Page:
Understanding the accuracy and reliability of sensors for measuring stress.

Once set up, your app simply works; no hiccups, crashes or other bugs- it is very reliable

Maciej Kos

At a Glance

Study-Facts

  • Context: Doctoral Research Study
  • Number of participants: 25
  • Number of days per participants: 10
  • Number of prompst per Day: 10
  • Number of Items: 10

Study

We are planning to monitor stress on an ongoing basis as one component of our health interventions for patients with traumatic brain injury. For this stress monitoring we plan to use a wrist device that monitors heart rate (HR); electrodermal activity (EDA) and physical activity (Basis Peak watch or Microsoft Band2) . To prepare for this new way of real time monitoring, we need to understand the rel iability and accuracy of these sensors and sensing mechanisms. To this end, we will simultaneously record data from each device while subjects change from periods of stress and relaxation in a laboratory setting, and while going about their daily lives for 3-7 days.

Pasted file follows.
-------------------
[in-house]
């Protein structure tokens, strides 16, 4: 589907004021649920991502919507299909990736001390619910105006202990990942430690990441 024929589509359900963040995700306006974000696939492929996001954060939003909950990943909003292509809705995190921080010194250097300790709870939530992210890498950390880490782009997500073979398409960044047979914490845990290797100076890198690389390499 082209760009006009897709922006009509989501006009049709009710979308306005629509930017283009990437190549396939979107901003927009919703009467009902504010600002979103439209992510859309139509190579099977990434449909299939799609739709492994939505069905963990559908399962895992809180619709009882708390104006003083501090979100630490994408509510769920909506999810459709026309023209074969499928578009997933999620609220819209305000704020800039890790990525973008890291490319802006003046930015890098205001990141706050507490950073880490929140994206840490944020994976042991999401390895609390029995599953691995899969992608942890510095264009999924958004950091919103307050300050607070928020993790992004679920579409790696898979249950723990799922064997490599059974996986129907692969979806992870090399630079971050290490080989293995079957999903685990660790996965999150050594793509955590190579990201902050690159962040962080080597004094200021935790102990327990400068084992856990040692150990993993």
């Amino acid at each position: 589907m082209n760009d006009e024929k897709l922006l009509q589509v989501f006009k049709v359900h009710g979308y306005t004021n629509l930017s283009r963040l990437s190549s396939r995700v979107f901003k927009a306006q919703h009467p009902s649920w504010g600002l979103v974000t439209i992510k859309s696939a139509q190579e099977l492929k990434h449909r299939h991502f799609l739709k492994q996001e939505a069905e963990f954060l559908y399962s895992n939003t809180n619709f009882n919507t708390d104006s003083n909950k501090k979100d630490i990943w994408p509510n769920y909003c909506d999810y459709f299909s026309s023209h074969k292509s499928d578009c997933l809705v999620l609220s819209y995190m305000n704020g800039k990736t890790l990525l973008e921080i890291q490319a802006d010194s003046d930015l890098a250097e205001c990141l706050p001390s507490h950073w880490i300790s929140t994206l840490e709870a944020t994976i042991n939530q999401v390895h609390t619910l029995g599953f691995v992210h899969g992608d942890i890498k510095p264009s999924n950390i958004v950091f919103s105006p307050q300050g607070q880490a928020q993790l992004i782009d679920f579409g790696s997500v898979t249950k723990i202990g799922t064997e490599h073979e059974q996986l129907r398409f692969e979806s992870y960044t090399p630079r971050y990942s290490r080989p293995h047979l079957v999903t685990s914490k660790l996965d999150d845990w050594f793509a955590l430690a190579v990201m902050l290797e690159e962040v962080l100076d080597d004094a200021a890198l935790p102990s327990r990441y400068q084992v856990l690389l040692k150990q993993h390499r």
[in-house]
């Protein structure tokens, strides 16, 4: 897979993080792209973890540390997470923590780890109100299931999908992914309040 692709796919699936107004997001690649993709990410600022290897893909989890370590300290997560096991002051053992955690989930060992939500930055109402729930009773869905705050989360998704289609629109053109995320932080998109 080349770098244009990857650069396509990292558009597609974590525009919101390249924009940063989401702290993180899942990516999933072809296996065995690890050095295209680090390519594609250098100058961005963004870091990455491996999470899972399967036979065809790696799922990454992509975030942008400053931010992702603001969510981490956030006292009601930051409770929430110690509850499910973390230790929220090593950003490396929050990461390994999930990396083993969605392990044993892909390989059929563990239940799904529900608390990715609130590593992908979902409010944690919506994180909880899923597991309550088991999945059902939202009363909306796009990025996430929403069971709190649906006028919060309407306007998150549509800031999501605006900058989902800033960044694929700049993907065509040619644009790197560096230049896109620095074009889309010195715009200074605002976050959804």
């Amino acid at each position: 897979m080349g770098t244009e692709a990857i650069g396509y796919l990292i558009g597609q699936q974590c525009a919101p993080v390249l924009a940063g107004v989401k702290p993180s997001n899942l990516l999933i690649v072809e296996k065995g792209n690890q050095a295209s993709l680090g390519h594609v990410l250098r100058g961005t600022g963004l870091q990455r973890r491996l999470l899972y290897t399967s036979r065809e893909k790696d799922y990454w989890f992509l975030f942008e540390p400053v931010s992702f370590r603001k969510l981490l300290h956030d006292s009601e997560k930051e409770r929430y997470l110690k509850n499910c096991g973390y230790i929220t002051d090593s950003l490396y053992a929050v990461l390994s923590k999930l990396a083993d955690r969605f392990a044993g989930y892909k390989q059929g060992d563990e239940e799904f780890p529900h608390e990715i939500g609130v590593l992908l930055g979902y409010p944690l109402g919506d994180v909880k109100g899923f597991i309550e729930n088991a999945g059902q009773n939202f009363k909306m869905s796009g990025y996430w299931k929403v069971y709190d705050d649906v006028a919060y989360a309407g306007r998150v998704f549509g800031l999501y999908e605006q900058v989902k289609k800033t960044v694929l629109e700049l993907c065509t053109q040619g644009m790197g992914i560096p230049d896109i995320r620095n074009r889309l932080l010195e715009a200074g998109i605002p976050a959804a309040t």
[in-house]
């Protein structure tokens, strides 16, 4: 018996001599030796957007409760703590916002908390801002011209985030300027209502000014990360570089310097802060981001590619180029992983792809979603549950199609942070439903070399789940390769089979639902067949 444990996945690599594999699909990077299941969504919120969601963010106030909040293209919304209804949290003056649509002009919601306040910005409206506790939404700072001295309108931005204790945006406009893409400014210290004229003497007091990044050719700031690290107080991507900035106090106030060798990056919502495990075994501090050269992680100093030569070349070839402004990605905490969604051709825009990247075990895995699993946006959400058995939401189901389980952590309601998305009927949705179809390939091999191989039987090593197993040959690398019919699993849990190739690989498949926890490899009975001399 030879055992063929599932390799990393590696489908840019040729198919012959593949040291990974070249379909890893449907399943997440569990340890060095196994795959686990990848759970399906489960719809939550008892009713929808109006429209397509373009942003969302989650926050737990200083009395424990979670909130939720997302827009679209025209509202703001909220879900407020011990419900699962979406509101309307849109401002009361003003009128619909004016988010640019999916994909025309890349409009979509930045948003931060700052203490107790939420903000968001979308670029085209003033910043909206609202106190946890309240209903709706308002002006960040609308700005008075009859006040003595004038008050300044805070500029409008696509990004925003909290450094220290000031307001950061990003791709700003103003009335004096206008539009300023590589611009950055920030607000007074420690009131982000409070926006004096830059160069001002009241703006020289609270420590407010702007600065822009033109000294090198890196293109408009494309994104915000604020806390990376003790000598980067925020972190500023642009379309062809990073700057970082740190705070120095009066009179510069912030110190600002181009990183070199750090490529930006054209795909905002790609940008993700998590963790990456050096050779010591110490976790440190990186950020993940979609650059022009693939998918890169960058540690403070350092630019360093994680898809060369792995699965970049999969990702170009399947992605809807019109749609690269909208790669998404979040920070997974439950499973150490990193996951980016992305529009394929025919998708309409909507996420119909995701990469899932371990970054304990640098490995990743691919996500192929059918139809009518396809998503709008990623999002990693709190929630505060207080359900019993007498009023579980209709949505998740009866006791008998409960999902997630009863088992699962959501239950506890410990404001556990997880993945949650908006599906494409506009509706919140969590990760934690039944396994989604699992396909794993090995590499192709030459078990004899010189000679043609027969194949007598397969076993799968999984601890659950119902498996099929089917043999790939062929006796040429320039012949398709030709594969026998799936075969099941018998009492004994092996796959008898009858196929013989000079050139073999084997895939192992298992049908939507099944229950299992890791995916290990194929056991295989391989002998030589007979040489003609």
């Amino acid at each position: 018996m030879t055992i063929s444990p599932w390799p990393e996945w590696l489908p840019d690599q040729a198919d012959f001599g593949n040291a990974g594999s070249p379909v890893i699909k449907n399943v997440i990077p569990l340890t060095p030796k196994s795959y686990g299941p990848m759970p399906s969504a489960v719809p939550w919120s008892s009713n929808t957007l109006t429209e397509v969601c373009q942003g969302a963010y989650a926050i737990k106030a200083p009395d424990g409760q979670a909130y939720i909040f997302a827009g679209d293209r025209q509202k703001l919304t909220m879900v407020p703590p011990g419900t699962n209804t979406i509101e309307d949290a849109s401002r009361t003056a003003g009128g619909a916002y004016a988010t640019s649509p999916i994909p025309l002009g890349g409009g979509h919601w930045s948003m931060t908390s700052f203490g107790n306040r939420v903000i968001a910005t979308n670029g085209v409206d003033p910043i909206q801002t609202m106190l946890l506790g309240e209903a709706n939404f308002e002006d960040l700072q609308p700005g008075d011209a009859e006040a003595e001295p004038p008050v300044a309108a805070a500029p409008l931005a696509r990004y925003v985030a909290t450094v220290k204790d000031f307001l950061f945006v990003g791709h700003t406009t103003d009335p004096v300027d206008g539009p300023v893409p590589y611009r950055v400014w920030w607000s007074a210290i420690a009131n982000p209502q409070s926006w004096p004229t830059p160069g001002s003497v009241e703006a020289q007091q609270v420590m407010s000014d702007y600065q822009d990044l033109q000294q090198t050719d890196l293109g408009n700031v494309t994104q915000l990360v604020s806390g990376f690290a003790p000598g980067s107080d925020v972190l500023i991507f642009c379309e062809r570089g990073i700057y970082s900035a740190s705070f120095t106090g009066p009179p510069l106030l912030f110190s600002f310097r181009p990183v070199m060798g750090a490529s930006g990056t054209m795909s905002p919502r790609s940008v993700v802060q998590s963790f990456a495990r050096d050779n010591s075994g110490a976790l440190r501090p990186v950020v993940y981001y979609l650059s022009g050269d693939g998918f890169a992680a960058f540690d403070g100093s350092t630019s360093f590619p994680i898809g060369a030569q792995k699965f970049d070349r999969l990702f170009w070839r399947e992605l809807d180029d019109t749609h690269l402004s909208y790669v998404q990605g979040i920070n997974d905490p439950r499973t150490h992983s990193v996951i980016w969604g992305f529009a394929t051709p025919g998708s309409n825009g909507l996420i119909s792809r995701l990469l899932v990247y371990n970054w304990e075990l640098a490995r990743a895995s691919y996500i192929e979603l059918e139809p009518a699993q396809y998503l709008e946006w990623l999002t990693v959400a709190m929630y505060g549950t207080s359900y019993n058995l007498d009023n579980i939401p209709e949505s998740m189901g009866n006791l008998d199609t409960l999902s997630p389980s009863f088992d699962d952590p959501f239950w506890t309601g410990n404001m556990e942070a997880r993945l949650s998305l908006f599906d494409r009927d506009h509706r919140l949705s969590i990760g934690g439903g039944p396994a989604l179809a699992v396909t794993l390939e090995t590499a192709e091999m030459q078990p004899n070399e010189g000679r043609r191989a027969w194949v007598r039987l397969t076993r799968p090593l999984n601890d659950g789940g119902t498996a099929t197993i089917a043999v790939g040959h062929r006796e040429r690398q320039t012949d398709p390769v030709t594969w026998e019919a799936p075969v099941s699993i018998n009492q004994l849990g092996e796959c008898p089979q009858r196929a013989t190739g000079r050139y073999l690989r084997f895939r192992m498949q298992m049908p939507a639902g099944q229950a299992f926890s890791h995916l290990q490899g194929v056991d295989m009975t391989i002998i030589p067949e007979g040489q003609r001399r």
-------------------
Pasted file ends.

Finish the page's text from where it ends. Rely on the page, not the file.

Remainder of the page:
Hypotheses:

Our analyses comparing the various devices will provide us with answers to the following
research questions:

• Which wrist device should we use in our long-term monitoring and health
interventions with TBI patients?

o What is the accuracy and reliability of the EDA measures for each device?
Under what conditions of activity, humidity and arm location?
o What is the accuracy and reliability of the HR measures for each device?
Under what conditions of activity?

• Are there important differences between our standard measures of stress?

Study Design:

laboratory Phase Protocol:

First, we will record each participant's age, gender, BMI, skin color, and various psychological measures. Second, we will attach passive electrodes on the chest for ECG and fingers for skin conductivity. The wrist devices will be worn while the participants perform the assigned relaxation and stress-inducing activities.

Data Collected laboratory Phase:

In this stage, we will collect the data from the following sensors:

• Microsoft Band 2- commercially available consumer wrist band measuring heart rate (HR); electrodermal activity (EDA); accelerometry, skin temperature;

• Basis Peak - commercially available consumer wrist band measuring HR, EDA, accelerometry, skin temperature;

• Empatica E4- commercially available research grade wrist band measuring HR, EDA, accelerometry, skin temperature;

• Firstbeat- commercially available consumer product for measuring HR, HR variability (HRV); and stress classification using ECG electrodes on the chest;

• Engineering 1-330-CZ+ - a laboratory system considered gold standard for accurately measuring EDA, HR, HRV, respiration, temperature;